Net Neutrality: Let There Be Laws - InformationWeek

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11/12/2014
08:06 AM
Thomas Claburn
Thomas Claburn
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Net Neutrality: Let There Be Laws

Telecom companies insist they already comply with the precepts of net neutrality. So what is the harm in codifying their behavior?

President Obama on Monday asked the Federal Communications Commission "to implement the strongest possible rules to protect net neutrality," and to extend those rules to cover mobile broadband.

It's about time. The FCC needed to hear in unequivocal terms that anything less than strong net neutrality protection would risk turning the open Internet into something more like the fiefdoms of cable television.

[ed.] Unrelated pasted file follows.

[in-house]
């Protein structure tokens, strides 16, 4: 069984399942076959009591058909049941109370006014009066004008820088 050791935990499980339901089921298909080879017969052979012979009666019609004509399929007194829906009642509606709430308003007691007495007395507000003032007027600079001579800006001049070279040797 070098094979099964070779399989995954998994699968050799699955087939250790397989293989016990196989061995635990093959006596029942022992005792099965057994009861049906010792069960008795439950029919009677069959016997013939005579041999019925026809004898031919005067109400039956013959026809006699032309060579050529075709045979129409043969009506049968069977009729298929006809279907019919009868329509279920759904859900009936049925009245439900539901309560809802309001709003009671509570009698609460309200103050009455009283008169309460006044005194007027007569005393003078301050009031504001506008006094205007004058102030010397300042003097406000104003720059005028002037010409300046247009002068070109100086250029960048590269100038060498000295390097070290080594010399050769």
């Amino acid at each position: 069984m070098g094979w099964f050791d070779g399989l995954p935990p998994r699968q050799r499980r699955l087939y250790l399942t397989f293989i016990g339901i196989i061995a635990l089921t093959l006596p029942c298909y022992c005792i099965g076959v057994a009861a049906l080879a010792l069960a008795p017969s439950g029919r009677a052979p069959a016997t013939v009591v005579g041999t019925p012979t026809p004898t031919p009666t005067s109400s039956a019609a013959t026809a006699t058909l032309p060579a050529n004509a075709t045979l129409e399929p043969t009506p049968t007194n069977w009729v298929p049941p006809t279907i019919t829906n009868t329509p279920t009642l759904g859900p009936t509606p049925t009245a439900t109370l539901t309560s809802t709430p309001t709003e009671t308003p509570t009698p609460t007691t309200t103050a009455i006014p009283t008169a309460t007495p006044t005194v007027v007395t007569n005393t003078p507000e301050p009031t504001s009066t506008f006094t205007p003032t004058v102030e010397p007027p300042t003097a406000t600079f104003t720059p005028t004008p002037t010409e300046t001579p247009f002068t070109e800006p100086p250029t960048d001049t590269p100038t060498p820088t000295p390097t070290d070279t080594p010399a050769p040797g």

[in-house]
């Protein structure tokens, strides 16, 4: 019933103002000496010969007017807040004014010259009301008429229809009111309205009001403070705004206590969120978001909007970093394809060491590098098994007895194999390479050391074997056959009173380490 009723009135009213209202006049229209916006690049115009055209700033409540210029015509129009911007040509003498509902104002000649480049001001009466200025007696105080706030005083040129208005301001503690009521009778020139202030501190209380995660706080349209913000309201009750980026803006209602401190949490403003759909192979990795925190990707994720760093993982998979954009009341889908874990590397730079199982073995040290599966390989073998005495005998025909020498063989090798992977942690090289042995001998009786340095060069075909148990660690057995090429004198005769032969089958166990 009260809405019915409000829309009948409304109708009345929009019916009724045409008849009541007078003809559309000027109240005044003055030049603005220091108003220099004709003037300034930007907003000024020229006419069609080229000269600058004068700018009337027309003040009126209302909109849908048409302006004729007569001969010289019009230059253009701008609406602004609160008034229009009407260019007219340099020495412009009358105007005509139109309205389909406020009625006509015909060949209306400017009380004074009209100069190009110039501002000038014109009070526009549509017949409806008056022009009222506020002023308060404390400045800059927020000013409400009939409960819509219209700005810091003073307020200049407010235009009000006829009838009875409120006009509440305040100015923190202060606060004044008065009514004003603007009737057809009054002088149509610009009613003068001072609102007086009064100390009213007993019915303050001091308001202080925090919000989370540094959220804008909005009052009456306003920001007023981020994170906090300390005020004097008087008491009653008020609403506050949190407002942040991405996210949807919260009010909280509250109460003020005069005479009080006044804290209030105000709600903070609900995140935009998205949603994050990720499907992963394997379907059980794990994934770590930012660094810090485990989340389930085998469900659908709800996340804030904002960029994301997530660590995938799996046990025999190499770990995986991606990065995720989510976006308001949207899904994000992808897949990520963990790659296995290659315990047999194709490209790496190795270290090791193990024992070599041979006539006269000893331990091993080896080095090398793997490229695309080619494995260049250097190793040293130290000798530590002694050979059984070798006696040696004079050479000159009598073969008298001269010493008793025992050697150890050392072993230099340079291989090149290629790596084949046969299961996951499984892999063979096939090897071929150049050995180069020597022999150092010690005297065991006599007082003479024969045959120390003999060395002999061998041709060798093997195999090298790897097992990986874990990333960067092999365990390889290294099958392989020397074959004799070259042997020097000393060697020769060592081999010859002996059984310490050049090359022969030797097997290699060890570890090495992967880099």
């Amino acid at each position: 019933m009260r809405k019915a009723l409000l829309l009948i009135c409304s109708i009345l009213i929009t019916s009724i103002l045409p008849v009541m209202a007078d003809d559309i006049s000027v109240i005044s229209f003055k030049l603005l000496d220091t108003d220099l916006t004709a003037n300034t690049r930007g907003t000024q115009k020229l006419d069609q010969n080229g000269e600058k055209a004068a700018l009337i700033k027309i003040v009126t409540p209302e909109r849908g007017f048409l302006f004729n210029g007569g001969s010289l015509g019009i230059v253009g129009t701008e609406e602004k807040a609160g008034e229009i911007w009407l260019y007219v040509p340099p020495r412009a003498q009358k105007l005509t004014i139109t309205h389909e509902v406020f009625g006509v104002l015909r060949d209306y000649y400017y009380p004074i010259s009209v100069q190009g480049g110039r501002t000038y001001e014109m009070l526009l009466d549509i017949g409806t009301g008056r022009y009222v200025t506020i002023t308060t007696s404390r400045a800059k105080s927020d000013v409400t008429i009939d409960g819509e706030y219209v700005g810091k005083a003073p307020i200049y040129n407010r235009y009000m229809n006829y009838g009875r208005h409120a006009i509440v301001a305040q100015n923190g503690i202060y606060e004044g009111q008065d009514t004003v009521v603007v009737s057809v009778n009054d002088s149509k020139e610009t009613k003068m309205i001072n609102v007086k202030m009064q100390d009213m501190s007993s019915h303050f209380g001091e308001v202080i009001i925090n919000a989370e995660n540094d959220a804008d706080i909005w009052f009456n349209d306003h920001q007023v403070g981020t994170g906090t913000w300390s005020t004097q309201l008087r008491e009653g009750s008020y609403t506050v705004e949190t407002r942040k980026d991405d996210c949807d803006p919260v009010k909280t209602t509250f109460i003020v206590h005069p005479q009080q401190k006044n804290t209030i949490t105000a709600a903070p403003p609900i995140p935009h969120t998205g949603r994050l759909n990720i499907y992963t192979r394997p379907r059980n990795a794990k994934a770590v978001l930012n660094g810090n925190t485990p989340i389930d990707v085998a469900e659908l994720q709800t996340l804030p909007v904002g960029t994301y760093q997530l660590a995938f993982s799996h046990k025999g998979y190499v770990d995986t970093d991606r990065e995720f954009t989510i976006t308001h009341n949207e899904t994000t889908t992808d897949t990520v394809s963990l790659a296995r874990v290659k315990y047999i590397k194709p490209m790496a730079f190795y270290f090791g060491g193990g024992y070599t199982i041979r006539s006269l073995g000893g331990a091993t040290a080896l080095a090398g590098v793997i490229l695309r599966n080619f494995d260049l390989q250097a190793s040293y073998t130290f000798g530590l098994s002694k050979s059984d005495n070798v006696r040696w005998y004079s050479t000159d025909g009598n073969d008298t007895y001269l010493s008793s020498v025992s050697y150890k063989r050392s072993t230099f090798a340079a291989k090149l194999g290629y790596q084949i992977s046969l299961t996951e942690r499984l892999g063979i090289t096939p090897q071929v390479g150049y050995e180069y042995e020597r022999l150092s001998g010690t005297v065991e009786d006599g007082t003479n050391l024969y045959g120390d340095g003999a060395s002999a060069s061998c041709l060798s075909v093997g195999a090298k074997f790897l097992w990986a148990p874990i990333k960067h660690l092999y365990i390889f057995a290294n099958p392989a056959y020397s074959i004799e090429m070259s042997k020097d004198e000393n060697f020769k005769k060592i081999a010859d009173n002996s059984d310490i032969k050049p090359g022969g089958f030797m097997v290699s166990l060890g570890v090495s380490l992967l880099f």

The President's plan would reclassify wired and wireless broadband service under Title II of the Telecommunication Act. It would prevent ISPs from blocking legal content; it would prevent ISPs from throttling data flows; it would make peering arrangements between network providers more transparent to the FCC; and it would ban paid prioritization of Internet traffic.

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Regulation can hinder businesses. But some businesses should be hindered because they have the potential to interfere with other businesses. Without net neutrality regulations, the Internet becomes a protection racket. Network owners have the option to slow certain network traffic if the source of that traffic fails to pay above and beyond the agreed upon rate.